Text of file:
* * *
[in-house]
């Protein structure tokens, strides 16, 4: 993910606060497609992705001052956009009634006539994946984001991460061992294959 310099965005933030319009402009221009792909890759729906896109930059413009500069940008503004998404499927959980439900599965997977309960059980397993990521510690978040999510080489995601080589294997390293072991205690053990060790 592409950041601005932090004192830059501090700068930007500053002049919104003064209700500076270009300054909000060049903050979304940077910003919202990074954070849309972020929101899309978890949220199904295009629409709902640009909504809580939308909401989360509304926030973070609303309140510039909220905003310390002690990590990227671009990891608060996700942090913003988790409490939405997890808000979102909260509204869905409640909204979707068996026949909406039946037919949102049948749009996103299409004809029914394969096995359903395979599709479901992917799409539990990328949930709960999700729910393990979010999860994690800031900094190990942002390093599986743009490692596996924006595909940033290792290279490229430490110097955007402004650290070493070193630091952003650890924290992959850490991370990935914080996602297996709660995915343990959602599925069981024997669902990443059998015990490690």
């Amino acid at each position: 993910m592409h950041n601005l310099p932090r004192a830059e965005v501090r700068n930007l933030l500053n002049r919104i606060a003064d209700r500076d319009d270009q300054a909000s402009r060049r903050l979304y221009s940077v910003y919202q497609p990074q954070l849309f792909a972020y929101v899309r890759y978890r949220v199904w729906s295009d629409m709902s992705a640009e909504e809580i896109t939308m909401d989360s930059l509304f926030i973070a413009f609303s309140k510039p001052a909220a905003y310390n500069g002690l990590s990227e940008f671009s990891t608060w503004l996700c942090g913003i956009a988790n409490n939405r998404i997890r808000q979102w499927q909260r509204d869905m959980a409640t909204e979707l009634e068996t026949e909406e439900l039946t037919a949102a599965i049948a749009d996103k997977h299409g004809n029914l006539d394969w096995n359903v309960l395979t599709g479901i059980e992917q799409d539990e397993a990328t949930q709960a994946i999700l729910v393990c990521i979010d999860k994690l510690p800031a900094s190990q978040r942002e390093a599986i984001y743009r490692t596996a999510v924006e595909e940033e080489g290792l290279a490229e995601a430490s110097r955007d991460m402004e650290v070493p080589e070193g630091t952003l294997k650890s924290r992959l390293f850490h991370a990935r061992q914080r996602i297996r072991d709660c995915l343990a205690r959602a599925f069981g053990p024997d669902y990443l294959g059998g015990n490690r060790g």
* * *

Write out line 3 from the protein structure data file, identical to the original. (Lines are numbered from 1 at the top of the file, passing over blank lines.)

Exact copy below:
């Amino acid at each position: 993910m592409h950041n601005l310099p932090r004192a830059e965005v501090r700068n930007l933030l500053n002049r919104i606060a003064d209700r500076d319009d270009q300054a909000s402009r060049r903050l979304y221009s940077v910003y919202q497609p990074q954070l849309f792909a972020y929101v899309r890759y978890r949220v199904w729906s295009d629409m709902s992705a640009e909504e809580i896109t939308m909401d989360s930059l509304f926030i973070a413009f609303s309140k510039p001052a909220a905003y310390n500069g002690l990590s990227e940008f671009s990891t608060w503004l996700c942090g913003i956009a988790n409490n939405r998404i997890r808000q979102w499927q909260r509204d869905m959980a409640t909204e979707l009634e068996t026949e909406e439900l039946t037919a949102a599965i049948a749009d996103k997977h299409g004809n029914l006539d394969w096995n359903v309960l395979t599709g479901i059980e992917q799409d539990e397993a990328t949930q709960a994946i999700l729910v393990c990521i979010d999860k994690l510690p800031a900094s190990q978040r942002e390093a599986i984001y743009r490692t596996a999510v924006e595909e940033e080489g290792l290279a490229e995601a430490s110097r955007d991460m402004e650290v070493p080589e070193g630091t952003l294997k650890s924290r992959l390293f850490h991370a990935r061992q914080r996602i297996r072991d709660c995915l343990a205690r959602a599925f069981g053990p024997d669902y990443l294959g059998g015990n490690r060790g």